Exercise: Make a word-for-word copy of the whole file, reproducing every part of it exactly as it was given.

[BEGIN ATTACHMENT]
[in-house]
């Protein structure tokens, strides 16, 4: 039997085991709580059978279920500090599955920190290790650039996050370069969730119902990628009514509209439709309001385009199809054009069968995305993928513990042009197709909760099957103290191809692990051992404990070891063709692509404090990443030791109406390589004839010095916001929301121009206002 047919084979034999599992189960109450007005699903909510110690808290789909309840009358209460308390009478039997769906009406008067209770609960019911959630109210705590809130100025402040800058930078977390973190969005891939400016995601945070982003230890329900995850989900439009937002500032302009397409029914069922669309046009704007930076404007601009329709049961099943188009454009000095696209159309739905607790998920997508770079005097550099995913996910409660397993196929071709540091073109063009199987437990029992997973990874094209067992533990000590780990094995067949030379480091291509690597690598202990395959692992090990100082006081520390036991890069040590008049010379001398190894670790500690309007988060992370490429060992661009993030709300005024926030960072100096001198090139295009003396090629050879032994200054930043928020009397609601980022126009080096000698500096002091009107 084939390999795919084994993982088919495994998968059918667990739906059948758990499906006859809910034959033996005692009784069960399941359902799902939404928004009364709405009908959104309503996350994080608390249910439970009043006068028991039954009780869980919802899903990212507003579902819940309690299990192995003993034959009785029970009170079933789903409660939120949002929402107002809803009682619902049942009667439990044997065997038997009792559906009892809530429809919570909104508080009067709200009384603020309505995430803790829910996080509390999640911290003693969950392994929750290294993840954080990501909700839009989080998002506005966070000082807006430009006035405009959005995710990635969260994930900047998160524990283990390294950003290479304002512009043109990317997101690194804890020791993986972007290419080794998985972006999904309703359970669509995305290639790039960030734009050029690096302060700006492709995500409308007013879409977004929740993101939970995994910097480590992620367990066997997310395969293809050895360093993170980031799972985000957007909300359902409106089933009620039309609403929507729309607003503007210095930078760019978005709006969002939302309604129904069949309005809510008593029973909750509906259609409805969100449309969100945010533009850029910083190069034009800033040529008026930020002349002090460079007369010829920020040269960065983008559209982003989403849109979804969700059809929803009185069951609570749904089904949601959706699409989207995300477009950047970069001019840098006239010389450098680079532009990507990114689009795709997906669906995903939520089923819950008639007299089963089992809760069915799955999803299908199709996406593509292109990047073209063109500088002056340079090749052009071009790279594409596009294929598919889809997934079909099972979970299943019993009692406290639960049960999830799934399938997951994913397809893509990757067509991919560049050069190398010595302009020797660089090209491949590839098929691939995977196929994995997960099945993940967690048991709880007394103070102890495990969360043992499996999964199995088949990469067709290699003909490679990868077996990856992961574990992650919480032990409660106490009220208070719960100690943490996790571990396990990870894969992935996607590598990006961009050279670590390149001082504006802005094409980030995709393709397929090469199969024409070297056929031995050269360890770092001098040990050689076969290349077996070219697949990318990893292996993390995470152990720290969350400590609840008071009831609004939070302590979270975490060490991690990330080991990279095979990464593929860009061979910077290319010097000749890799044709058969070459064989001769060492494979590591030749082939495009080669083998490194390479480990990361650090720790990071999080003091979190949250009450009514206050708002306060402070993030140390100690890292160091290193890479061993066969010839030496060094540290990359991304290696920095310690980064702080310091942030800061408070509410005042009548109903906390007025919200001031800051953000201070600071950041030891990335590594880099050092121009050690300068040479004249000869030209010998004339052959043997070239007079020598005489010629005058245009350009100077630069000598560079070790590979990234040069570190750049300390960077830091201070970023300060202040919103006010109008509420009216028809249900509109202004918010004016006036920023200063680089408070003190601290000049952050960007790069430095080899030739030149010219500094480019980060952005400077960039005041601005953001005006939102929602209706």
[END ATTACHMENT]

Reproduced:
[in-house]
């Protein structure tokens, strides 16, 4: 039997085991709580059978279920500090599955920190290790650039996050370069969730119902990628009514509209439709309001385009199809054009069968995305993928513990042009197709909760099957103290191809692990051992404990070891063709692509404090990443030791109406390589004839010095916001929301121009206002 047919084979034999599992189960109450007005699903909510110690808290789909309840009358209460308390009478039997769906009406008067209770609960019911959630109210705590809130100025402040800058930078977390973190969005891939400016995601945070982003230890329900995850989900439009937002500032302009397409029914069922669309046009704007930076404007601009329709049961099943188009454009000095696209159309739905607790998920997508770079005097550099995913996910409660397993196929071709540091073109063009199987437990029992997973990874094209067992533990000590780990094995067949030379480091291509690597690598202990395959692992090990100082006081520390036991890069040590008049010379001398190894670790500690309007988060992370490429060992661009993030709300005024926030960072100096001198090139295009003396090629050879032994200054930043928020009397609601980022126009080096000698500096002091009107 084939390999795919084994993982088919495994998968059918667990739906059948758990499906006859809910034959033996005692009784069960399941359902799902939404928004009364709405009908959104309503996350994080608390249910439970009043006068028991039954009780869980919802899903990212507003579902819940309690299990192995003993034959009785029970009170079933789903409660939120949002929402107002809803009682619902049942009667439990044997065997038997009792559906009892809530429809919570909104508080009067709200009384603020309505995430803790829910996080509390999640911290003693969950392994929750290294993840954080990501909700839009989080998002506005966070000082807006430009006035405009959005995710990635969260994930900047998160524990283990390294950003290479304002512009043109990317997101690194804890020791993986972007290419080794998985972006999904309703359970669509995305290639790039960030734009050029690096302060700006492709995500409308007013879409977004929740993101939970995994910097480590992620367990066997997310395969293809050895360093993170980031799972985000957007909300359902409106089933009620039309609403929507729309607003503007210095930078760019978005709006969002939302309604129904069949309005809510008593029973909750509906259609409805969100449309969100945010533009850029910083190069034009800033040529008026930020002349002090460079007369010829920020040269960065983008559209982003989403849109979804969700059809929803009185069951609570749904089904949601959706699409989207995300477009950047970069001019840098006239010389450098680079532009990507990114689009795709997906669906995903939520089923819950008639007299089963089992809760069915799955999803299908199709996406593509292109990047073209063109500088002056340079090749052009071009790279594409596009294929598919889809997934079909099972979970299943019993009692406290639960049960999830799934399938997951994913397809893509990757067509991919560049050069190398010595302009020797660089090209491949590839098929691939995977196929994995997960099945993940967690048991709880007394103070102890495990969360043992499996999964199995088949990469067709290699003909490679990868077996990856992961574990992650919480032990409660106490009220208070719960100690943490996790571990396990990870894969992935996607590598990006961009050279670590390149001082504006802005094409980030995709393709397929090469199969024409070297056929031995050269360890770092001098040990050689076969290349077996070219697949990318990893292996993390995470152990720290969350400590609840008071009831609004939070302590979270975490060490991690990330080991990279095979990464593929860009061979910077290319010097000749890799044709058969070459064989001769060492494979590591030749082939495009080669083998490194390479480990990361650090720790990071999080003091979190949250009450009514206050708002306060402070993030140390100690890292160091290193890479061993066969010839030496060094540290990359991304290696920095310690980064702080310091942030800061408070509410005042009548109903906390007025919200001031800051953000201070600071950041030891990335590594880099050092121009050690300068040479004249000869030209010998004339052959043997070239007079020598005489010629005058245009350009100077630069000598560079070790590979990234040069570190750049300390960077830091201070970023300060202040919103006010109008509420009216028809249900509109202004918010004016006036920023200063680089408070003190601290000049952050960007790069430095080899030739030149010219500094480019980060952005400077960039005041601005953001005006939102929602209706």